The young man who stepped in front of the train was a beautiful byte of data, but he was more than the sum of the quantitative information collected by a data-driven school district. His social and emotional data fills less space on his school district’s list of quantifiable student data than math and science scores, and that is the shame of the present state of American public education.
According to the Centers for Disease Control, Suicide is the SECOND leading cause of death for ages 10-24, and more teenagers and young adults die from suicide than from cancer, heart disease, AIDS, birth defects, stroke, pneumonia, influenza, and chronic lung disease … combined. Need quantitative data? Each day in our nation, there are an average of over 5,400 suicide attempts by young people grades 7-12, and four out of five teens who have attempted suicide give clear warning signs. Maybe its time to take off the blinders of a data-driven school district to see clearly that our students are suffering.
Data is not our generation’s penicillin. It is an ugly word used by school administrators, policy makers, and government officials to demean the greatest social institution ever designed by human hands – a public school. Data is being used to compare the United States with countries such as Finland because the Finns score higher on international math and science tests, but can someone – anyone – tell me what Finland produces with their wealth of science and math knowledge?[crickets]
The United States may score lower on international math and science tests, but somehow we instill creativity in our students and produce amazing technologies.
I taught and helped mentor the young man who stepped in front of the train. I helped him get a scholarship to a vocational school after he earned a high school diploma. He wanted to be an electrician, but I also knew about the many demons that tormented his gentle soul. He endured a miserable childhood, never knew his father, drank too much, and could not leash his black dog of depression. I tried to place him on a road that could lead him to a better place, believing that terra firma would make him feel a clearer path to success and salvation, but he could not see nor feel the ground beneath his feet. I failed.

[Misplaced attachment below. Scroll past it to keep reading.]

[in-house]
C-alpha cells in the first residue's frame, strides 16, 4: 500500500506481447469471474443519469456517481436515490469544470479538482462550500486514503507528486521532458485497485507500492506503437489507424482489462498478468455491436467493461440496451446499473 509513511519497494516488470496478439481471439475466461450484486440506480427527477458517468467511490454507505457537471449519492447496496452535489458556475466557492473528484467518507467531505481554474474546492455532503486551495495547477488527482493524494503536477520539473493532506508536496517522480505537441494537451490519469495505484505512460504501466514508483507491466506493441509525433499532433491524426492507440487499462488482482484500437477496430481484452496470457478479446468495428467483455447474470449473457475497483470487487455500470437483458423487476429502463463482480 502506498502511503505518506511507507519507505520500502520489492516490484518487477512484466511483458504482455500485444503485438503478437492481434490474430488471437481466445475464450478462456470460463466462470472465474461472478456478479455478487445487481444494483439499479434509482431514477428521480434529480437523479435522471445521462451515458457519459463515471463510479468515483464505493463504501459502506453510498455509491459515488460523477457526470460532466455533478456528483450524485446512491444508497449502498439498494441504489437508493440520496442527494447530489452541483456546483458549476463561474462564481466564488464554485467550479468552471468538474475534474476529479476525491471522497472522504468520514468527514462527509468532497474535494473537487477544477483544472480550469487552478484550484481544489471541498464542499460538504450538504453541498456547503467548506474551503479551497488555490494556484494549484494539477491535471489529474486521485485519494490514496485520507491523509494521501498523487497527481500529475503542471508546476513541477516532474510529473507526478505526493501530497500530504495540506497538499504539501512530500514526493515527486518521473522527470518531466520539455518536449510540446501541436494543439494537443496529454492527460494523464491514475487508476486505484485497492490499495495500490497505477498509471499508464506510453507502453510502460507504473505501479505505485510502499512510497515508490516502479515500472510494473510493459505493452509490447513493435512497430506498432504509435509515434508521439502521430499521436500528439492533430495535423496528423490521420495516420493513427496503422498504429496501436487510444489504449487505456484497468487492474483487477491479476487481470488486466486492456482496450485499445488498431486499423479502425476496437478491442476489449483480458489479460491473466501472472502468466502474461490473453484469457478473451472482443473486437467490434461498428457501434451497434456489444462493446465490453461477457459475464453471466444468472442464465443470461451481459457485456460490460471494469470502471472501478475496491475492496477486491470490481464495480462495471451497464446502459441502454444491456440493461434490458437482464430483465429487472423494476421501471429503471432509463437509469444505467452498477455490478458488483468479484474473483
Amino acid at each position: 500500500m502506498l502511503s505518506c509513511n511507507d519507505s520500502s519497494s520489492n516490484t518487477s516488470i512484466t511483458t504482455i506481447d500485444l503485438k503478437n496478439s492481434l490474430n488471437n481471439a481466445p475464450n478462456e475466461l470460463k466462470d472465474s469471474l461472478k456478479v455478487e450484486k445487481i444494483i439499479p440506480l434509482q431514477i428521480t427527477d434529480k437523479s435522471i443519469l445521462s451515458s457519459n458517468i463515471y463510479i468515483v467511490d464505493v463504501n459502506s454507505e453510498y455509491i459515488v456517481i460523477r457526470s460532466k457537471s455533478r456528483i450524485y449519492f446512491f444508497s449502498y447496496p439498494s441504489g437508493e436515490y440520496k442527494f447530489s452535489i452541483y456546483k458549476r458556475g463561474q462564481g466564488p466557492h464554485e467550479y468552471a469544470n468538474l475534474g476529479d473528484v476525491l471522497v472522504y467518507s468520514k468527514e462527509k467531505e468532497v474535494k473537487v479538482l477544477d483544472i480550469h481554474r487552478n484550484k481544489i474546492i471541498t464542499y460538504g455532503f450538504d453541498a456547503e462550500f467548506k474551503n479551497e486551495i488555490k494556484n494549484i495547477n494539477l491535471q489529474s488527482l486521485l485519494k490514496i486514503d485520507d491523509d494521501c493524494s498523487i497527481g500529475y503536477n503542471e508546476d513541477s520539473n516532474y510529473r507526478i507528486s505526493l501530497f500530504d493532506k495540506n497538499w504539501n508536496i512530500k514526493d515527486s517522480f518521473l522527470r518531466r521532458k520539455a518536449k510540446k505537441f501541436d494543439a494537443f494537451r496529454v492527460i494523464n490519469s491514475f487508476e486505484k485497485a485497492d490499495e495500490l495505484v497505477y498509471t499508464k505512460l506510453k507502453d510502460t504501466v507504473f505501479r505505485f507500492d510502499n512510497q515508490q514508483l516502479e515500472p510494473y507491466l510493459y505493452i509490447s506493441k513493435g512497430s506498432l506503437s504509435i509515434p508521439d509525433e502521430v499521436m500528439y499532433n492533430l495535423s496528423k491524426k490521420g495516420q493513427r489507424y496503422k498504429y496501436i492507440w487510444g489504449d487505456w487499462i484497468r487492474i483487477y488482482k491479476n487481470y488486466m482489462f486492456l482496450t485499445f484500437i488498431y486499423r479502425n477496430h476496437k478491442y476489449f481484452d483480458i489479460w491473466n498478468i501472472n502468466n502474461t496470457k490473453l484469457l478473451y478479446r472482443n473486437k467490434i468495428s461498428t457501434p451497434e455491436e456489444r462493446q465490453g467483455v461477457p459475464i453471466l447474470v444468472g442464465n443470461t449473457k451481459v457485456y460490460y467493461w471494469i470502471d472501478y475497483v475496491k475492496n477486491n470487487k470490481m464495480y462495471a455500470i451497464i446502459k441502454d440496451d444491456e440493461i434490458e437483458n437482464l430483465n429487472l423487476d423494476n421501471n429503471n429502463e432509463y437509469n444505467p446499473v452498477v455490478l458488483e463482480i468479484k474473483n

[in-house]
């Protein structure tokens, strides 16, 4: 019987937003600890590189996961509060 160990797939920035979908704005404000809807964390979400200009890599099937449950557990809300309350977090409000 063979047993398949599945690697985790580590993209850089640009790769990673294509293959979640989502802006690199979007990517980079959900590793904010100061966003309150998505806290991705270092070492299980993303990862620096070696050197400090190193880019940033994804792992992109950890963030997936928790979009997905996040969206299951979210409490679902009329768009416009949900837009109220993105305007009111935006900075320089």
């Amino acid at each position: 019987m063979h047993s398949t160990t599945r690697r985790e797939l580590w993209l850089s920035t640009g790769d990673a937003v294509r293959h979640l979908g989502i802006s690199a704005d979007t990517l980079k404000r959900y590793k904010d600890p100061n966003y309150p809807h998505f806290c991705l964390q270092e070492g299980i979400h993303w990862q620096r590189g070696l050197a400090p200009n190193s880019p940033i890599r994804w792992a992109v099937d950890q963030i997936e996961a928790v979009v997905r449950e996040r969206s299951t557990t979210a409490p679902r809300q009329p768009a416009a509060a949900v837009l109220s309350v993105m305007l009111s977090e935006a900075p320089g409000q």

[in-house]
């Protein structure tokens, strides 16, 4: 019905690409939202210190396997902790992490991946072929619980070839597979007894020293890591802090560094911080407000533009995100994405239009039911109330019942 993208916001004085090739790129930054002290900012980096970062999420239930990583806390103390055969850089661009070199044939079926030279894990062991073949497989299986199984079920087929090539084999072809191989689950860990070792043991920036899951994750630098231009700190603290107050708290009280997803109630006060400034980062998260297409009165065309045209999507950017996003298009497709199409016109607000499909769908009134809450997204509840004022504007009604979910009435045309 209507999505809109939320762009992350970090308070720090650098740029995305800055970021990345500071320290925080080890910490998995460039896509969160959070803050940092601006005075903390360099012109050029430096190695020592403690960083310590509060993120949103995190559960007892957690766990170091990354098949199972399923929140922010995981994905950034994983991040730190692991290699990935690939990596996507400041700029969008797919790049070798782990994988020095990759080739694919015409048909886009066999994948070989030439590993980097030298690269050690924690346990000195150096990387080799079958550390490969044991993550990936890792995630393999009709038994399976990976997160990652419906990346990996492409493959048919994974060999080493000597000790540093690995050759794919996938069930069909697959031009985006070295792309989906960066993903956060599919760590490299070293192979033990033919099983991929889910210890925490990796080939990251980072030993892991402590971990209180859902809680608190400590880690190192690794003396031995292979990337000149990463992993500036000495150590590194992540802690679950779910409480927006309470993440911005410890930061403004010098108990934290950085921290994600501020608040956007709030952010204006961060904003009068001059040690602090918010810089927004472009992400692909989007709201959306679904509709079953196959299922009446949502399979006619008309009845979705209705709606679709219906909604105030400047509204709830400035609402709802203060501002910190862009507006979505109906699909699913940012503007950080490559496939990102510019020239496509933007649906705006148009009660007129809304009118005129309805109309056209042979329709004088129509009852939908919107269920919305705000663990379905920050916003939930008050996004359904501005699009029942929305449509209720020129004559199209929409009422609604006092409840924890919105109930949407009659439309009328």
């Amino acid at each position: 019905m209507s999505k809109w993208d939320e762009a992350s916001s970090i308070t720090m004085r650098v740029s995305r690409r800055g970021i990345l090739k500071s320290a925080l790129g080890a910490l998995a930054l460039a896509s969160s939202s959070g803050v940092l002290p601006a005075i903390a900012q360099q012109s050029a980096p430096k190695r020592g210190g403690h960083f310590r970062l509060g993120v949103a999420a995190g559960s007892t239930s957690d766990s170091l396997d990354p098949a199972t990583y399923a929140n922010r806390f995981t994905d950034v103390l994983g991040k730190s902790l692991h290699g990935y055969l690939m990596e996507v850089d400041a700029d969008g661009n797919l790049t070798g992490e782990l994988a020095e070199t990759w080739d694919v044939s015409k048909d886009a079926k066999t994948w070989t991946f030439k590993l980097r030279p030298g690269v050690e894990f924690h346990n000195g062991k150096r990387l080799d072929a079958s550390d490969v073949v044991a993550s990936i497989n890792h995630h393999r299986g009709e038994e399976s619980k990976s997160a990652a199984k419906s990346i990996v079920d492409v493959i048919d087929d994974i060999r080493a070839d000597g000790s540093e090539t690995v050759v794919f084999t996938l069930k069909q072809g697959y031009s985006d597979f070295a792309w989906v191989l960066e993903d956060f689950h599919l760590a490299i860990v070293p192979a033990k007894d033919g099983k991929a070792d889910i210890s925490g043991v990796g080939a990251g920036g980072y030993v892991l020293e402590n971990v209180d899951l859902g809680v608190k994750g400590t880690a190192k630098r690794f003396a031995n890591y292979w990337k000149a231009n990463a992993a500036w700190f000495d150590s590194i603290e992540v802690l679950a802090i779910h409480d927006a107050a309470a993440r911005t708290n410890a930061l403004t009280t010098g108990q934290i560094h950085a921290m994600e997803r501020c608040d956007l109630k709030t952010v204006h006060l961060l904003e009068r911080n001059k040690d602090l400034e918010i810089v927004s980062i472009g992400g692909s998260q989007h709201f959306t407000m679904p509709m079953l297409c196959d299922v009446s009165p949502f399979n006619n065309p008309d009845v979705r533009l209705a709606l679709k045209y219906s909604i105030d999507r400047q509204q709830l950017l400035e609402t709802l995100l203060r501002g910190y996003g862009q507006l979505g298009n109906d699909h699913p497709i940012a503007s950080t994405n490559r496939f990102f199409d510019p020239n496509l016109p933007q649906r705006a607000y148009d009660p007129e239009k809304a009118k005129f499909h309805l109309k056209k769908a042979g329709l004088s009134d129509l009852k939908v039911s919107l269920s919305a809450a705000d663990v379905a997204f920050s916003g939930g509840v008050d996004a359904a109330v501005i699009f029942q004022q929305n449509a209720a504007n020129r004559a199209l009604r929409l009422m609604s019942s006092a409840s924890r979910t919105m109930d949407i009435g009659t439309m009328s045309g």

I believe the vast majority of classroom teachers are not opposed to collecting data that may enhance instructional strategies or improve learning, but do object to a school system trying to emulate a business model designed to increase production and profits rather than enhance social and emotional growth. The social and emotional learning needs of children are too often omitted when describing the purpose of a “data-driven school district” and this is a flawed education philosophy.
The young man was a beautiful byte of data. Now he is a cold dead statistic.